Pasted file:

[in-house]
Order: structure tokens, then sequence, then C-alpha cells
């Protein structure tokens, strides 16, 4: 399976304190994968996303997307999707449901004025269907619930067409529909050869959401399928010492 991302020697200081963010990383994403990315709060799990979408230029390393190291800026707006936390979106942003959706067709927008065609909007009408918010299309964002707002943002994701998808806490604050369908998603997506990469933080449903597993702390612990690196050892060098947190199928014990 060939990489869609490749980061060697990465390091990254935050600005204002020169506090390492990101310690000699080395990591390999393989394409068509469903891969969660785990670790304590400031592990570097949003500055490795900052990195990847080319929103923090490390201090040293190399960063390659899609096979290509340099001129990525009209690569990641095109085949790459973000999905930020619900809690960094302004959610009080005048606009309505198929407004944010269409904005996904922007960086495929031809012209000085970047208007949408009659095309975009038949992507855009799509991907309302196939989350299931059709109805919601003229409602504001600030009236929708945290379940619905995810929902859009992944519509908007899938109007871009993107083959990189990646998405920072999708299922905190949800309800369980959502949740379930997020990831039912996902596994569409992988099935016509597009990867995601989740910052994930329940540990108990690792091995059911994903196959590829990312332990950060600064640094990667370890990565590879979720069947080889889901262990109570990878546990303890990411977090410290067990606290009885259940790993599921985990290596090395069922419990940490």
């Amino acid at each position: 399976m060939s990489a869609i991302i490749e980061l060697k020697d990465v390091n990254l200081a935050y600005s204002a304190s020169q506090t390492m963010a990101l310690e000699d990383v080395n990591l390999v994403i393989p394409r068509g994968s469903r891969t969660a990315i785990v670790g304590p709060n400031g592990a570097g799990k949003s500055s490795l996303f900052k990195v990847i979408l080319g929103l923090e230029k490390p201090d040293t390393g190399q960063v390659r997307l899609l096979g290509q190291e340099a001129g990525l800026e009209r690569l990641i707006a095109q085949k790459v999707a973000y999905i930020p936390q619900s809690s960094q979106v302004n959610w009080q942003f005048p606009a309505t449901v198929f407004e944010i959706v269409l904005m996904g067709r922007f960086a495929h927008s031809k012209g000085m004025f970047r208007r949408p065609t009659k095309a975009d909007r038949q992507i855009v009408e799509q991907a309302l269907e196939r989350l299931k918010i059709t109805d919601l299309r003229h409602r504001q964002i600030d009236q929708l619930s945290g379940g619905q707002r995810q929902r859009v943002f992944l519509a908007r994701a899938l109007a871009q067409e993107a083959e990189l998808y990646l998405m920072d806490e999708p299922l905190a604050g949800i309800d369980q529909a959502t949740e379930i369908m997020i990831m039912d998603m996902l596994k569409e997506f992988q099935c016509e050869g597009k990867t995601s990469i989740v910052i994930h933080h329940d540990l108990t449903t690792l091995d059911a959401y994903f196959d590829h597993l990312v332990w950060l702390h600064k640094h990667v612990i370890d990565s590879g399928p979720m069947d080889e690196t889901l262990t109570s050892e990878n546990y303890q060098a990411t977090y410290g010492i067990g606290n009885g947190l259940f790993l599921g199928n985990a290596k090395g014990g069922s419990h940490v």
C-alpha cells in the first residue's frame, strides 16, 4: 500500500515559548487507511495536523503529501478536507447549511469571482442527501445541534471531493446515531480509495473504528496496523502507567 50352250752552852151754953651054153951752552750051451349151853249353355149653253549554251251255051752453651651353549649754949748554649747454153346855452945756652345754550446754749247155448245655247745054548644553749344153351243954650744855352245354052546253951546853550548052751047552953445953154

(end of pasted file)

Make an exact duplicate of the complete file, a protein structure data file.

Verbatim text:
[in-house]
Order: structure tokens, then sequence, then C-alpha cells
């Protein structure tokens, strides 16, 4: 399976304190994968996303997307999707449901004025269907619930067409529909050869959401399928010492 991302020697200081963010990383994403990315709060799990979408230029390393190291800026707006936390979106942003959706067709927008065609909007009408918010299309964002707002943002994701998808806490604050369908998603997506990469933080449903597993702390612990690196050892060098947190199928014990 060939990489869609490749980061060697990465390091990254935050600005204002020169506090390492990101310690000699080395990591390999393989394409068509469903891969969660785990670790304590400031592990570097949003500055490795900052990195990847080319929103923090490390201090040293190399960063390659899609096979290509340099001129990525009209690569990641095109085949790459973000999905930020619900809690960094302004959610009080005048606009309505198929407004944010269409904005996904922007960086495929031809012209000085970047208007949408009659095309975009038949992507855009799509991907309302196939989350299931059709109805919601003229409602504001600030009236929708945290379940619905995810929902859009992944519509908007899938109007871009993107083959990189990646998405920072999708299922905190949800309800369980959502949740379930997020990831039912996902596994569409992988099935016509597009990867995601989740910052994930329940540990108990690792091995059911994903196959590829990312332990950060600064640094990667370890990565590879979720069947080889889901262990109570990878546990303890990411977090410290067990606290009885259940790993599921985990290596090395069922419990940490």
């Amino acid at each position: 399976m060939s990489a869609i991302i490749e980061l060697k020697d990465v390091n990254l200081a935050y600005s204002a304190s020169q506090t390492m963010a990101l310690e000699d990383v080395n990591l390999v994403i393989p394409r068509g994968s469903r891969t969660a990315i785990v670790g304590p709060n400031g592990a570097g799990k949003s500055s490795l996303f900052k990195v990847i979408l080319g929103l923090e230029k490390p201090d040293t390393g190399q960063v390659r997307l899609l096979g290509q190291e340099a001129g990525l800026e009209r690569l990641i707006a095109q085949k790459v999707a973000y999905i930020p936390q619900s809690s960094q979106v302004n959610w009080q942003f005048p606009a309505t449901v198929f407004e944010i959706v269409l904005m996904g067709r922007f960086a495929h927008s031809k012209g000085m004025f970047r208007r949408p065609t009659k095309a975009d909007r038949q992507i855009v009408e799509q991907a309302l269907e196939r989350l299931k918010i059709t109805d919601l299309r003229h409602r504001q964002i600030d009236q929708l619930s945290g379940g619905q707002r995810q929902r859009v943002f992944l519509a908007r994701a899938l109007a871009q067409e993107a083959e990189l998808y990646l998405m920072d806490e999708p299922l905190a604050g949800i309800d369980q529909a959502t949740e379930i369908m997020i990831m039912d998603m996902l596994k569409e997506f992988q099935c016509e050869g597009k990867t995601s990469i989740v910052i994930h933080h329940d540990l108990t449903t690792l091995d059911a959401y994903f196959d590829h597993l990312v332990w950060l702390h600064k640094h990667v612990i370890d990565s590879g399928p979720m069947d080889e690196t889901l262990t109570s050892e990878n546990y303890q060098a990411t977090y410290g010492i067990g606290n009885g947190l259940f790993l599921g199928n985990a290596k090395g014990g069922s419990h940490v």
C-alpha cells in the first residue's frame, strides 16, 4: 500500500515559548487507511495536523503529501478536507447549511469571482442527501445541534471531493446515531480509495473504528496496523502507567 50352250752552852151754953651054153951752552750051451349151853249353355149653253549554251251255051752453651651353549649754949748554649747454153346855452945756652345754550446754749247155448245655247745054548644553749344153351243954650744855352245354052546253951546853550548052751047552953445953154